Flood Insurance is a specific insurance coverage that protects the policyholder against property loss as a result of flooding. To determine risk factors for specific properties, insurers will often refer to topographical maps for areas susceptible to flooding: lowlands, floodplains and floodways. It is purchased through the federal government National Flood Insurance Program (NFIP). Flood insurance is available in communities that have met certain requirements including implementing and enforcing measures to reduce future improvements in flood hazard areas. The federal government makes flood insurance available within those participating communities as a financial protection against flood damage. Even though flood coverage is offered through the federal program you can buy it through an insurance producer or directly from an insurance company. The company selected will handle your billing and collection issues on the policy and also facilitate any claims on behalf of the federal government. You can purchase flood insurance at any time but there is a thirty day waiting period after you’ve applied for it and paid the premium, except for certain specific situations like a new home purchase.
The official Web site of the NFIP is www.floodsmart.gov. This Web site gives you access to many different resources regarding flooding, such as agent locator, filing a claim, flood facts, frequently asked questions, the latest news regarding flooding and FEMA's address. For people without Internet access, call 1-888-379-9531.
Insurance fraud hurts the consumer and is a factor that increases premiums in goods and services. You might say that, whether I report insurance fraud or not, my insurance premiums are going to increase. While that may sometimes be true, any action that you can take to reduce the impact of insurance fraud, the better it is for everyone.
The law protects persons who report suspected insurance fraud by granting them civil immunity. That means that a person who reports suspected insurance fraud to the Louisiana Department of Insurance (LDI) Fraud Section has a legal defense against any lawsuit for libel or slander unless it can be proven that the report was made with malice, fraudulent intent or bad faith.
Insurance fraud is the willful abuse of an insurance policy for some kind of gain. Insurance fraud can occur in various forms:
- A policyholder and a body shop worker agree to inflate the auto damage estimate to cover the deductible.
- A homeowner falsely claims that his home was burglarized and valuable items were stolen.
- A doctor bills an insurer for payment of services that were not provided.
- A driver and his co-conspirators stage accidents, while unscrupulous doctors and lawyers "handle" the subsequent medical claims and lawsuits.
Insurance fraud is one of the most costly white-collar crimes in the country. Insurance fraud costs policyholders approximately $80 billion a year. At least 20 cents of every insurance dollar paid goes to defray the cost of insurance fraud, and studies show that insurance fraud is increasing in America at an alarming rate.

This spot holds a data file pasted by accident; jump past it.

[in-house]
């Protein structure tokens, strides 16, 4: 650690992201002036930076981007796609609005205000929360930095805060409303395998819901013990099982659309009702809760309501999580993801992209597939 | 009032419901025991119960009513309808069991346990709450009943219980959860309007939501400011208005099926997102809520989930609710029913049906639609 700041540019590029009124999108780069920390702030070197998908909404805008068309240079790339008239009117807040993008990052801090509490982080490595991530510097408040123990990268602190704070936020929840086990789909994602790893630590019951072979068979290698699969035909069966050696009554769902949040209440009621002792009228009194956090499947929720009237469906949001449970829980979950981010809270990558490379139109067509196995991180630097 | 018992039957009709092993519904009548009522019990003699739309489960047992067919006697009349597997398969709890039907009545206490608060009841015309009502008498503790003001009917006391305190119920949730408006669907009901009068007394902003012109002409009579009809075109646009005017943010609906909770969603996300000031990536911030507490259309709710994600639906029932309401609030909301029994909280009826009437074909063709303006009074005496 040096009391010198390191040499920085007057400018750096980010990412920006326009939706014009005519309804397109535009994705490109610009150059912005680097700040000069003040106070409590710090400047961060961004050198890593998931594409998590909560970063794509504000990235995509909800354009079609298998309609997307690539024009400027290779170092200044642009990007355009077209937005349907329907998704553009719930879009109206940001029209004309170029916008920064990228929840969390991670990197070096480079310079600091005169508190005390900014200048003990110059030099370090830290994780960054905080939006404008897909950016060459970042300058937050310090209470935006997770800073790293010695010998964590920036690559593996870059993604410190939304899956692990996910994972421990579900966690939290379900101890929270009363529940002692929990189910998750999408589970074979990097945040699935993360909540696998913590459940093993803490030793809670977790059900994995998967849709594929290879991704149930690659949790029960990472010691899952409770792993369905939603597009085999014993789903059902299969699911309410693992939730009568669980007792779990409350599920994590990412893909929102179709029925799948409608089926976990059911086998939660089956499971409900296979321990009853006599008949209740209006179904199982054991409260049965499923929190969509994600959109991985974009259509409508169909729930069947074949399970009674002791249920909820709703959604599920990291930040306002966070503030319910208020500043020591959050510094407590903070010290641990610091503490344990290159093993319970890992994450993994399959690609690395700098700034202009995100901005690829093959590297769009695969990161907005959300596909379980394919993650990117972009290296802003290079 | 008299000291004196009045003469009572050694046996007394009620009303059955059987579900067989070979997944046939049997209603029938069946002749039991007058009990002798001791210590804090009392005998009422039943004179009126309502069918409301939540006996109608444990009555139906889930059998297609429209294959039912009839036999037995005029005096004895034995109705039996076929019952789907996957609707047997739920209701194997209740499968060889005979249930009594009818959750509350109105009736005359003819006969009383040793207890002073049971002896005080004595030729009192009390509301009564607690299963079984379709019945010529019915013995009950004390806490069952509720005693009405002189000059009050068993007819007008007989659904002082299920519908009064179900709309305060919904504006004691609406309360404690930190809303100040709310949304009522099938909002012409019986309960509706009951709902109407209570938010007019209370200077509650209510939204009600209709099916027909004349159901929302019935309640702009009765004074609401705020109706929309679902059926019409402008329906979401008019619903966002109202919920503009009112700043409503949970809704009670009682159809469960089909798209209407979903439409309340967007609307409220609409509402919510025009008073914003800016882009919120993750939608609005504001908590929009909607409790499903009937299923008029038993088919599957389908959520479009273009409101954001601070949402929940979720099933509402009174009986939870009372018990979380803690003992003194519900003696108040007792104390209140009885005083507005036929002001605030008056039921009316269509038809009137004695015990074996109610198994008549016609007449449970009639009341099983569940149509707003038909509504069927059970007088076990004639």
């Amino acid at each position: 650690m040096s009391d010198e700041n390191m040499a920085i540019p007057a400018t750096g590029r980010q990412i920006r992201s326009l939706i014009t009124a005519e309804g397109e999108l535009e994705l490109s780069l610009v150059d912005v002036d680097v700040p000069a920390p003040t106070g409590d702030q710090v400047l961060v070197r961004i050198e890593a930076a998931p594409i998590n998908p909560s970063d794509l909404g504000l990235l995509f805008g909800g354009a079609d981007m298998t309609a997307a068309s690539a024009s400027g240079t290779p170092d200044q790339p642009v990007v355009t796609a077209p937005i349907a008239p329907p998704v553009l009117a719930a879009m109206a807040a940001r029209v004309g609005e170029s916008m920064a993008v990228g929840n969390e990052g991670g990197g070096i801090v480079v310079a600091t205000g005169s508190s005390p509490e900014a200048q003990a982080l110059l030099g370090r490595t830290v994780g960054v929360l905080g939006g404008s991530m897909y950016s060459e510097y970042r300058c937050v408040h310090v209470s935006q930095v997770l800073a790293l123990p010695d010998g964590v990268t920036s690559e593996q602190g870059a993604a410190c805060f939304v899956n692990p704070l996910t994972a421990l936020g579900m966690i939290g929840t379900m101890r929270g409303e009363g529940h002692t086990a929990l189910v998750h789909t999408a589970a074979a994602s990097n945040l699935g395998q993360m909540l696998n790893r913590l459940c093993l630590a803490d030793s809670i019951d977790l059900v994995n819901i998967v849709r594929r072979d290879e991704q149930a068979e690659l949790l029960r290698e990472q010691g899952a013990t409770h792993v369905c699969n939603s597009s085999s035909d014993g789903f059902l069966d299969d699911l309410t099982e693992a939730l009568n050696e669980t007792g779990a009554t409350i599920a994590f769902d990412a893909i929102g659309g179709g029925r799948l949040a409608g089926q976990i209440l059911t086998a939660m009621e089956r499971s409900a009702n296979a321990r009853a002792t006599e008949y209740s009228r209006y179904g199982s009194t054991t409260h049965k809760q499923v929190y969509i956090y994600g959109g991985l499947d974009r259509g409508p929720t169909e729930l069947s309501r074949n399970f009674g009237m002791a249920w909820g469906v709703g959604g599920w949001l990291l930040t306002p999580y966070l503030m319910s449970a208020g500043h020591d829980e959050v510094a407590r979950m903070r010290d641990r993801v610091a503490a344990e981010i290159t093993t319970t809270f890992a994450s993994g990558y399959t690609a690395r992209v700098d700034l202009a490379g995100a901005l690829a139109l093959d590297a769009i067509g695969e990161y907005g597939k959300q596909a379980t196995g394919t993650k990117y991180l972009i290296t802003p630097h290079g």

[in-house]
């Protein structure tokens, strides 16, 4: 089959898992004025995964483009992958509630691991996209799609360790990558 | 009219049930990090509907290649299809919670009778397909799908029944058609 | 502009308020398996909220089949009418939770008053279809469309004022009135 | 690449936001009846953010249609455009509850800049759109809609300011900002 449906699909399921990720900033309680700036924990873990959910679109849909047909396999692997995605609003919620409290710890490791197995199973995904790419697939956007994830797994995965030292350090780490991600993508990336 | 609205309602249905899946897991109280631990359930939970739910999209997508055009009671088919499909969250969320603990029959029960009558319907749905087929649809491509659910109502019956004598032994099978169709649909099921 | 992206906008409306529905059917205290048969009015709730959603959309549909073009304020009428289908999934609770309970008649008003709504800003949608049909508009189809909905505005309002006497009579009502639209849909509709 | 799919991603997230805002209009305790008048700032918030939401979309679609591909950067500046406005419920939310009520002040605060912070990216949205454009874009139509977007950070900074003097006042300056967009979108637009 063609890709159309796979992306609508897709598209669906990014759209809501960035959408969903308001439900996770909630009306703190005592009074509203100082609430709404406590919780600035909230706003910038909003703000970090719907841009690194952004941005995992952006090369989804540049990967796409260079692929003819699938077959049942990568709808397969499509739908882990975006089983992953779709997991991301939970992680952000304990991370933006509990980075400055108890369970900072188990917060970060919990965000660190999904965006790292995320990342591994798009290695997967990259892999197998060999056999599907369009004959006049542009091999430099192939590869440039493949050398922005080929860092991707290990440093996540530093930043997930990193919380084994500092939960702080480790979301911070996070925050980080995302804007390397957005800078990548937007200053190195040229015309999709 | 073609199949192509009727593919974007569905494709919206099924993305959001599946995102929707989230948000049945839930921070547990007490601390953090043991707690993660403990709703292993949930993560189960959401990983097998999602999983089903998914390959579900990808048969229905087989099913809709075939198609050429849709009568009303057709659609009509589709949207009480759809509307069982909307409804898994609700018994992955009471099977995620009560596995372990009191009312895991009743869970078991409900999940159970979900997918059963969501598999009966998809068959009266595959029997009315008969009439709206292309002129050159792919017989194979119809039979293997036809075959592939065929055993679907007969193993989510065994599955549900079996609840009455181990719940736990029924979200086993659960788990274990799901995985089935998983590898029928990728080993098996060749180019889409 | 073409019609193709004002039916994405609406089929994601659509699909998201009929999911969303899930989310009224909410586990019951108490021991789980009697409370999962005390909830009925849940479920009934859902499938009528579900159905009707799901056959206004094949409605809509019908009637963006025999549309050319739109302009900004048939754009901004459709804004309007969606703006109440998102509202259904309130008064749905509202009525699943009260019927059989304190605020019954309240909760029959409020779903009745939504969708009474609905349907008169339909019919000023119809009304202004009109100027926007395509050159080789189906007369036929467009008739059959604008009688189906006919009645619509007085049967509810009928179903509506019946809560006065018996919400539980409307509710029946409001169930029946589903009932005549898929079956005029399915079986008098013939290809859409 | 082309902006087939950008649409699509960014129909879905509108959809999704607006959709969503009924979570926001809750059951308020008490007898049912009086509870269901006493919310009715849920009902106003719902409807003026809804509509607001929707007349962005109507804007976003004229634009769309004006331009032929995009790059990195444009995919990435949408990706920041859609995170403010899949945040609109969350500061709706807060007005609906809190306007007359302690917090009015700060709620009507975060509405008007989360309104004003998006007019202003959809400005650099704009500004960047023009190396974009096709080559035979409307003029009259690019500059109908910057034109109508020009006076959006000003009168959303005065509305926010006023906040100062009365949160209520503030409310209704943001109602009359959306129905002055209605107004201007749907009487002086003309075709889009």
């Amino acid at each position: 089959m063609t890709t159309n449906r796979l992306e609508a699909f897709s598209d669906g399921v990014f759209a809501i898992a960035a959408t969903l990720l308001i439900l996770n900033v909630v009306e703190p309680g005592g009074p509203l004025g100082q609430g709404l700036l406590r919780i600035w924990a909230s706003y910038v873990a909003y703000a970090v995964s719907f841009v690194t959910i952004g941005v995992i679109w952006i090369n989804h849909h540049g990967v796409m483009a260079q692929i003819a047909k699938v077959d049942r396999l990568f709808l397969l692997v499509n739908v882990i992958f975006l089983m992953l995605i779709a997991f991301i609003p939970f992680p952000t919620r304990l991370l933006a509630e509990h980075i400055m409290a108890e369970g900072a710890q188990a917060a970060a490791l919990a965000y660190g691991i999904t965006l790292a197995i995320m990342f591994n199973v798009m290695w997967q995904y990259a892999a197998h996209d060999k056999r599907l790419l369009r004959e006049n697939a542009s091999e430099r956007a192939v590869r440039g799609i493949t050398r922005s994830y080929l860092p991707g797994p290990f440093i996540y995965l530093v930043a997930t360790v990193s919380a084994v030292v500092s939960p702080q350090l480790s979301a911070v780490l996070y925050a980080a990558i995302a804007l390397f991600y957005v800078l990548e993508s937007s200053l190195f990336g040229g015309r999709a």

The LDI Fraud Unit has been successful in investigating and aiding in the prosecution of fraudulent activities of insurance companies, producers, and individual claimants for over ten years.
You may report insurance fraud to the LDI Fraud Section by mail at P.O. Box 3096 Baton Rouge, LA 70821-3096; by phone at (225) 342-4956 or online at www.ldi.la.gov.
The Office of Consumer Advocacy (OCA) functions as a source for assistance with insurance questions and concerns and to ensure that consumers understand their rights as an insurance policyholder. Our hope is that this newsletter provides helpful information using uncomplicated explanations of insurance coverage, insight into how to handle the claims process and suggestions on ways to save money on insurance coverage.
The Office of Consumer Advocacy also takes part in various speaking engagements in the state to inform and educate Louisiana citizens about the insurance industry. Since its creation in late 2007, the OCA has had the opportunity to participate in hundreds of outreach events. Presentations have been made to organizations such as Kiwanis and Rotary clubs, neighborhood development foundations, Council on Aging and community meetings sponsored by churches, civic organizations, Louisiana state senators and representatives, and parish councils. The OCA also serves as a guest lecturer at various Louisiana universities, at industry conferences and educational meetings nationwide. Topics of interest are: the role and function of each division within the Department of Insurance, Consumer 101, the Policyholder Bill of Rights, the availability and affordability of insurance, catastrophe preparedness, the claims handling process, deductibles, rate increases, and hot topics such as tax incentives and mitigation discounts.
Monthly outreach events confirmed at printing time are highlighted in the left banner section of the newsletter. Many of these outreach events allow you to speak directly with an OCA staff member and get “one-on-one” assistance with your insurance needs. Check for an upcoming event in your area, or contact the OCA to schedule an event for your organization.